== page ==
A "potentially hazardous" giant asteroid is likely to come within about 4.3 million km of Earth on Friday, according to NASA.
The asteroid, named 2015 FF, has an estimated diameter between 13 and 28 metres, according to NASA's Centre for Near-Earth Object Studies (CNEOS).
It will zoom past the Earth at a speed of about 33,012 km/h, Live Science reported.
NASA defines any space object that comes within 193 million km of Earth as a "near-Earth object" and any fast-moving object within 7.5 million km as "potentially hazardous."
NASA has estimated the trajectories of all the near-Earth objects beyond the end of the century. Currently the Earth faces no known danger from an apocalyptic asteroid collision for at least the next 100 years.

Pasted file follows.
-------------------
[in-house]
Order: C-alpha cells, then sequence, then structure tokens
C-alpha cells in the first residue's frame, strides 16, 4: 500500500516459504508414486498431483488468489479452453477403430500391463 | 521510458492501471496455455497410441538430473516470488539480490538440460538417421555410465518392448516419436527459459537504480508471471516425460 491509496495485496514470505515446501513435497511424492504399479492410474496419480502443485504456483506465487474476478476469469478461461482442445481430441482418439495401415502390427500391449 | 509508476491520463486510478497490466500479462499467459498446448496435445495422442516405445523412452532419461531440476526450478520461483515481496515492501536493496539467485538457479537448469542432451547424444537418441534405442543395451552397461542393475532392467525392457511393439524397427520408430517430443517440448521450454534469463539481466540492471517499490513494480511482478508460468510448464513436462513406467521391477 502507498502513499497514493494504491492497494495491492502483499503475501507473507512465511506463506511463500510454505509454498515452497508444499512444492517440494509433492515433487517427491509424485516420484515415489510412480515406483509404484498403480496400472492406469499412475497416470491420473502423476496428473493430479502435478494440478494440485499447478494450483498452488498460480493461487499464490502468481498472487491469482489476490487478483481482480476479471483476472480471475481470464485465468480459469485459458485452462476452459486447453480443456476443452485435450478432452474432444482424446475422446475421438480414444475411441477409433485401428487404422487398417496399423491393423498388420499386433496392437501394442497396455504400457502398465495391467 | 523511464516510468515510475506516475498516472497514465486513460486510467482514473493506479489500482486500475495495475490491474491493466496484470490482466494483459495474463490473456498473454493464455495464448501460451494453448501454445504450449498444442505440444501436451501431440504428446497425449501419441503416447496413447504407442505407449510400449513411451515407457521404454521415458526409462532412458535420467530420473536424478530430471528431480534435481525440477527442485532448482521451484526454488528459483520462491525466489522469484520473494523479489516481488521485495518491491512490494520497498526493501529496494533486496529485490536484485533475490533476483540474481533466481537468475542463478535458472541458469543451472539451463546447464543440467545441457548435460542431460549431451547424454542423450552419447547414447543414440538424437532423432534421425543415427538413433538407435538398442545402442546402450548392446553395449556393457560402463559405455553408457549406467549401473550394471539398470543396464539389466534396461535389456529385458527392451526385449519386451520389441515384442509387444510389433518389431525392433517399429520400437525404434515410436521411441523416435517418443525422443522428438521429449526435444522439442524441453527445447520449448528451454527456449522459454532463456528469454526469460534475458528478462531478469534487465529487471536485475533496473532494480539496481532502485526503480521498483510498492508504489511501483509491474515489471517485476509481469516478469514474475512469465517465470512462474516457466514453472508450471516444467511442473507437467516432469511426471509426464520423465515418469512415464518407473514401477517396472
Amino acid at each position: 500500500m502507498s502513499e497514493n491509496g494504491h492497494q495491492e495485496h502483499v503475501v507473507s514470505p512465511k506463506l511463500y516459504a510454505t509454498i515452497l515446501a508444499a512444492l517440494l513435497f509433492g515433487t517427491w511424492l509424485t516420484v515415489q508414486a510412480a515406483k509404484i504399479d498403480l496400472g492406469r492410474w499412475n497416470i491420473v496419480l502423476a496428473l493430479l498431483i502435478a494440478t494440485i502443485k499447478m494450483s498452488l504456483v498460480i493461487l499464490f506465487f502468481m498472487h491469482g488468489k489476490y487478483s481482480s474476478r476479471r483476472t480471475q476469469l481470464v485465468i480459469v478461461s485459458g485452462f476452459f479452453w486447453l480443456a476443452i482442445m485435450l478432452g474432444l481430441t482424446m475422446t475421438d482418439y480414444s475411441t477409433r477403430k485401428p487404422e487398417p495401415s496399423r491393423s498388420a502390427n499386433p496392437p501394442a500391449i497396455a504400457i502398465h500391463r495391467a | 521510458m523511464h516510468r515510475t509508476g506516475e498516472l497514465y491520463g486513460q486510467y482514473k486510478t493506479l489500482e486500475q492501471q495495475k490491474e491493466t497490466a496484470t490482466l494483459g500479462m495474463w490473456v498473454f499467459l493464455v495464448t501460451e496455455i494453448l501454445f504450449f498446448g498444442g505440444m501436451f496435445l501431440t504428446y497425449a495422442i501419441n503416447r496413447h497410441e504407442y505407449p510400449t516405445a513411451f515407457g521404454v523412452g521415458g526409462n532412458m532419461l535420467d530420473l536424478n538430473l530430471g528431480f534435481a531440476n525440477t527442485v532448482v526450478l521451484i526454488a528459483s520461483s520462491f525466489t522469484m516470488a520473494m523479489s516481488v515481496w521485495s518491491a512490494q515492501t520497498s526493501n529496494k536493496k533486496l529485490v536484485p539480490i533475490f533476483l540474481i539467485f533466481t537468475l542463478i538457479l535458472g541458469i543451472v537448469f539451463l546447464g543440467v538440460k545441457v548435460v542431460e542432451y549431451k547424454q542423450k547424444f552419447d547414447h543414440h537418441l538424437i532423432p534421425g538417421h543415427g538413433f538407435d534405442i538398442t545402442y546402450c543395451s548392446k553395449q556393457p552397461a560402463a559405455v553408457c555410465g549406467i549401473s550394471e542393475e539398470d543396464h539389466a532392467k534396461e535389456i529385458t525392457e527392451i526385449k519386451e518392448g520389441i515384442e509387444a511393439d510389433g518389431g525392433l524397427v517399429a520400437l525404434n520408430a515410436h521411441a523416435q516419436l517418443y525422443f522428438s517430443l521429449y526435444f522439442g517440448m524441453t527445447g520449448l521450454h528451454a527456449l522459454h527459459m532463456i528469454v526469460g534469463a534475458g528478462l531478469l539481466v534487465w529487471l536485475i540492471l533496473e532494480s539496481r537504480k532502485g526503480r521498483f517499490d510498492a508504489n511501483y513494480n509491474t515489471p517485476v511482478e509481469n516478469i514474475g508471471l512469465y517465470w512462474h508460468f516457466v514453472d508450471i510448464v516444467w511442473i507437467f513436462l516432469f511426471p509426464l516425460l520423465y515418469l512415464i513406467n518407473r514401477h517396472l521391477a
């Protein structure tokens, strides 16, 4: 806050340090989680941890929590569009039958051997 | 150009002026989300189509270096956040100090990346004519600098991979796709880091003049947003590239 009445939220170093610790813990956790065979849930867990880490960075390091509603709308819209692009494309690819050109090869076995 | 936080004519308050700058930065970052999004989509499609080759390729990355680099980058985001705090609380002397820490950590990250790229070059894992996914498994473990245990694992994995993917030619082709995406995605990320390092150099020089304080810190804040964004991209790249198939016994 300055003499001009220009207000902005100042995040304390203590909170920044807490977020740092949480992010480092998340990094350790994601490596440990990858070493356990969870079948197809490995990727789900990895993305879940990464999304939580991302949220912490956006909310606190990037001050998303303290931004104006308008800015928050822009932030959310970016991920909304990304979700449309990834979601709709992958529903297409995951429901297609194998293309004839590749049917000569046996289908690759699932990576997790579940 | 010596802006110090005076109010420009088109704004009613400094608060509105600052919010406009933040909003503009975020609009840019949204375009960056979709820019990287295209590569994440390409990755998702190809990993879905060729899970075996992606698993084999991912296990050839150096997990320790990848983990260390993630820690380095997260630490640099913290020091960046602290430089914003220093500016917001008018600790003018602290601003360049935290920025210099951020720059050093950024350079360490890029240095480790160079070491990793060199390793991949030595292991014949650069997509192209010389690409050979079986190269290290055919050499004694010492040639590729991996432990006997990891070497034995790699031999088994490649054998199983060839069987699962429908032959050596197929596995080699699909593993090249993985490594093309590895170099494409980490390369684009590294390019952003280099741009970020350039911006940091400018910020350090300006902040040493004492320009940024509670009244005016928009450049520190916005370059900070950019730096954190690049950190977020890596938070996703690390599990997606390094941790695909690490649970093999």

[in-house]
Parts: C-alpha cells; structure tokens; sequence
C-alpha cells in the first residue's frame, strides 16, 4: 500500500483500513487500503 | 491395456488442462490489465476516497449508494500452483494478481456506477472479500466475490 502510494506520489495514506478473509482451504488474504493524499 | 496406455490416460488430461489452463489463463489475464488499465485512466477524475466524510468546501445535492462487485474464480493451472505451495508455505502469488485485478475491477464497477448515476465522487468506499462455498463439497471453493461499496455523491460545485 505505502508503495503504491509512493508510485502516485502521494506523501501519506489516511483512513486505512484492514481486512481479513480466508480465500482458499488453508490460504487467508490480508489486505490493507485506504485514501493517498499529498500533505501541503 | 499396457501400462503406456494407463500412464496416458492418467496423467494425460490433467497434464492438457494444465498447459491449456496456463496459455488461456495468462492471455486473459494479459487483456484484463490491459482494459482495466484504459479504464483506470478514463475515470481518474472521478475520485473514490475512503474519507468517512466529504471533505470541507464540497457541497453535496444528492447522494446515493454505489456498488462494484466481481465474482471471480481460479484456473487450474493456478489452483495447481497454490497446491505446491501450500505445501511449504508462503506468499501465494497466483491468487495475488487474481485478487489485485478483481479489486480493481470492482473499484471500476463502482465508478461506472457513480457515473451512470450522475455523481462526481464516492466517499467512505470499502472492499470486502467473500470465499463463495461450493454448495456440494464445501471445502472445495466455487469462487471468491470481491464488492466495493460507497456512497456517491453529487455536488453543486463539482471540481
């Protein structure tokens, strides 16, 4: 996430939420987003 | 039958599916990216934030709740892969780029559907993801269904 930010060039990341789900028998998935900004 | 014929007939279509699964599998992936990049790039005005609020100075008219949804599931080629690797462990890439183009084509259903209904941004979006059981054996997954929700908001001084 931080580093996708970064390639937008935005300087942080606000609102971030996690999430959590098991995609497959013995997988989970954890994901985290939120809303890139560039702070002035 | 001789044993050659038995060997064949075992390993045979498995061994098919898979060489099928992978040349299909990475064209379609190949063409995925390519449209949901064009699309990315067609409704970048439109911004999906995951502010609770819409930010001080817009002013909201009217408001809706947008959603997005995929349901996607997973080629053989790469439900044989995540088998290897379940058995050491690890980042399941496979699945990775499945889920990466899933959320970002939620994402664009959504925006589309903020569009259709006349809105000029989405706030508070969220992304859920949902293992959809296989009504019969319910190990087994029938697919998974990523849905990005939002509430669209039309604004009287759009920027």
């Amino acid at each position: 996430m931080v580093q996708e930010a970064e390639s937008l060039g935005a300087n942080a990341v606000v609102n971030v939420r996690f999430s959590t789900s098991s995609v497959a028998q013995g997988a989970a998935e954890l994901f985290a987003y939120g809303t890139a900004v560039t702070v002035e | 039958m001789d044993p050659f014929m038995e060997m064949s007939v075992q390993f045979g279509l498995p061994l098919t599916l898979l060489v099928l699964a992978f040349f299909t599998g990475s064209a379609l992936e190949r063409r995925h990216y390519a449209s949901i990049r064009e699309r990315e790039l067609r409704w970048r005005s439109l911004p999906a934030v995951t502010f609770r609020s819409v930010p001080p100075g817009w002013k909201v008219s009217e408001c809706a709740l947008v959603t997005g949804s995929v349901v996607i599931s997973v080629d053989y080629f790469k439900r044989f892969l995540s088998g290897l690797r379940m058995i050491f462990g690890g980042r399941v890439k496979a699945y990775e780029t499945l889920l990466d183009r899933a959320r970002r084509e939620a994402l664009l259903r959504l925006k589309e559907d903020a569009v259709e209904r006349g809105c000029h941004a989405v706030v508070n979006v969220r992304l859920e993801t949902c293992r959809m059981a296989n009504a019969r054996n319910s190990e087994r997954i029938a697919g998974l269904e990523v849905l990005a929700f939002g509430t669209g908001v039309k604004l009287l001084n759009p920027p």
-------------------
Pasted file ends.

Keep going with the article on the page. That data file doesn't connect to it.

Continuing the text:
Several space agencies are already working on ways to possibly deflect asteroids flying straight at Earth.
Last November, NASA launched a spacecraft as a part of its Double Asteroid Redirection Test mission, which plans to redirect a nonhazardous asteroid by ramming it off course.
China is also in the early planning stages of an asteroid-redirect mission. By slamming 23 Long March 5 rockets into the asteroid Bennu, the country says it would be able to divert the space rock from a potentially catastrophic impact with Earth, the report said.